Influences on the Functional Behavior of Great Arteries during Orthostasis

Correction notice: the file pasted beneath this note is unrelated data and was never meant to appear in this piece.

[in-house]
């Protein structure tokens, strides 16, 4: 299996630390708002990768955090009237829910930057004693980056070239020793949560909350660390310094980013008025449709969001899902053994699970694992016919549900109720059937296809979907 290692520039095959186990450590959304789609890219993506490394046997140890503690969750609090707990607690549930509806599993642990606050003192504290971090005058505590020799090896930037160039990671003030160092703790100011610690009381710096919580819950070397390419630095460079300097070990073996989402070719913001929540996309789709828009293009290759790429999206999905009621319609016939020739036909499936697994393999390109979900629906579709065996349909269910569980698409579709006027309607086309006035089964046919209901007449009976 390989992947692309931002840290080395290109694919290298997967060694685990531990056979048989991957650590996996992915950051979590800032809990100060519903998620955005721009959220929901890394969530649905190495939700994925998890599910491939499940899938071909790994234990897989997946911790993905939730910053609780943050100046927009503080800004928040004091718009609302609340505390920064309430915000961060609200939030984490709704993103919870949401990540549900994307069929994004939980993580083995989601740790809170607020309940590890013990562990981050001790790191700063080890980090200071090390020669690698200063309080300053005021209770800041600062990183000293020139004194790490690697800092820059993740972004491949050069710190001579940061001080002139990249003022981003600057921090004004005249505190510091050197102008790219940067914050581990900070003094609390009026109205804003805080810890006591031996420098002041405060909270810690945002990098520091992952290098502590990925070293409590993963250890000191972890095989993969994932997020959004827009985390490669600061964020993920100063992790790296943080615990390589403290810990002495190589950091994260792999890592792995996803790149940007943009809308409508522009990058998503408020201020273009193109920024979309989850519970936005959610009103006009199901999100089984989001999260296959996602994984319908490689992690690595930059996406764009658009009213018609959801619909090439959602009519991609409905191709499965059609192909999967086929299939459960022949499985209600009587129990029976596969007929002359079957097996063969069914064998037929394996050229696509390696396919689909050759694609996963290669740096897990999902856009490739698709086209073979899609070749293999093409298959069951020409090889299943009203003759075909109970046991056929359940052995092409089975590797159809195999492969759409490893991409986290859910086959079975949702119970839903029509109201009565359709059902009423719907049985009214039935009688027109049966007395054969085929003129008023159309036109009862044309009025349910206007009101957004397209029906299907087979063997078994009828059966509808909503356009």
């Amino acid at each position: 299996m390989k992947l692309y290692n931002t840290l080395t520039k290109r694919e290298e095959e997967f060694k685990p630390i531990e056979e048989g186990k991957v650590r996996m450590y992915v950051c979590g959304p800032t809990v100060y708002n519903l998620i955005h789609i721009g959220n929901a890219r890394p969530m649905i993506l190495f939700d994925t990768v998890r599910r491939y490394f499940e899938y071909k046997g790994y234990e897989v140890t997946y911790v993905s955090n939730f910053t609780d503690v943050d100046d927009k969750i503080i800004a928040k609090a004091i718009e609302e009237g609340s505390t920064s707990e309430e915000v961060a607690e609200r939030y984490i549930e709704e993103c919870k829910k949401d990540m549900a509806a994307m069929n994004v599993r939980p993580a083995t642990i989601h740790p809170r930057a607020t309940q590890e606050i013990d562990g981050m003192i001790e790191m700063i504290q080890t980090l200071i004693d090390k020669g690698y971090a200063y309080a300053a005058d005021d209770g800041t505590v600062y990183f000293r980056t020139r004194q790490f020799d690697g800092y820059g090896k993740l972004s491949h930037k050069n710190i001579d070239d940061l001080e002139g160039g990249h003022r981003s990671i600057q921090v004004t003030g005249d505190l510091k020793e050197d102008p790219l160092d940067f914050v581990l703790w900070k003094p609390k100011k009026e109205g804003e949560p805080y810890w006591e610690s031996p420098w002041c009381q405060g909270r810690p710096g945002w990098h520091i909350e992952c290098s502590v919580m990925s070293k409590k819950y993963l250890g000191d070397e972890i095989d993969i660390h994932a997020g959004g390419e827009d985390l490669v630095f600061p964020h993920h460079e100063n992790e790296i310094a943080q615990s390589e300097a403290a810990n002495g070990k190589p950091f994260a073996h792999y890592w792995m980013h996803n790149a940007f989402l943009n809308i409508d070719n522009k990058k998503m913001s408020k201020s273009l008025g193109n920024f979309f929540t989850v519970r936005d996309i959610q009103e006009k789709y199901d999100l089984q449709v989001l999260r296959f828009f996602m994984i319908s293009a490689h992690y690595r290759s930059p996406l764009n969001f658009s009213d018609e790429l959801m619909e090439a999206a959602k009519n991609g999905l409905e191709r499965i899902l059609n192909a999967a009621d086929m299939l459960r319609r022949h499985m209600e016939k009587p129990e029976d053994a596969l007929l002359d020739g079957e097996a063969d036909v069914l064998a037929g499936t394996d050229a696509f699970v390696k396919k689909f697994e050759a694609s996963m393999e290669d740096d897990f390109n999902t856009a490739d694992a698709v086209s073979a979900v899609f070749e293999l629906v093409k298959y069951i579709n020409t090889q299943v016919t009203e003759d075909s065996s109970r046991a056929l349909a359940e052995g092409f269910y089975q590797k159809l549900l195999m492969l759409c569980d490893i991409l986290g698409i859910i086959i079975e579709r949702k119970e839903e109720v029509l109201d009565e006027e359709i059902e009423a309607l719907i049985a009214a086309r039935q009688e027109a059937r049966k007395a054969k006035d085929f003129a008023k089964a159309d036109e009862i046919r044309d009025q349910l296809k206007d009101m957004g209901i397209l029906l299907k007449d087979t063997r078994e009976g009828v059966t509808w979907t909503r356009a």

Abstract Background: Arterial compliance reduction has been associated with aging and hypertension in supine position. However, the dynamic effects of orthostatism on aortic distensibility has not been defined. Objective: We sought to determine the orthostatic influence and the interference of age, blood pressure (BP) and heart rate (HR) on the great arteries during gravitational stress. Methods: Ninety-three healthy volunteers (age 42 ± 16 years). Carotid-femoral pulse wave velocity (PWV) assumed as aortic stiffness was assessed in supine position (basal phase), during tilt test (TT) (orthostatic phase) and after return to supine position (recovery phase). Simultaneously with PWV acquisition, measures of BP and HR rate were recorded. Results: PWV during TT increased significantly compared to the basal and recovery phases (11.7 ± 2.5 m/s vs. 10.1 ± 2.3 m/s and 9.5 ± 2.0 m/s). Systolic BP (r = 0.55, r = 0.46 and r = 0.39) and age (r = 0.59, r = 0.63 and r = 0.39) correlated with PWV in all phases. The significance level for all tests was established as α = 0.05. Conclusion: We conclude that there is a permanent increase in PWV during orthostatic position that was returned to basal level at the recovery phase. This dynamic pattern of PWV response, during postural changes, can be explained by an increase in hydrostatic pressure at the level of abdominal aorta which with smaller radius and an increased elastic modulus, propagates the pulse in a faster way. Considering that it could increase central pulse reflection during the orthostatic position, we speculate that this mechanism may play a role in the overall adaptation of humans to gravitational stress.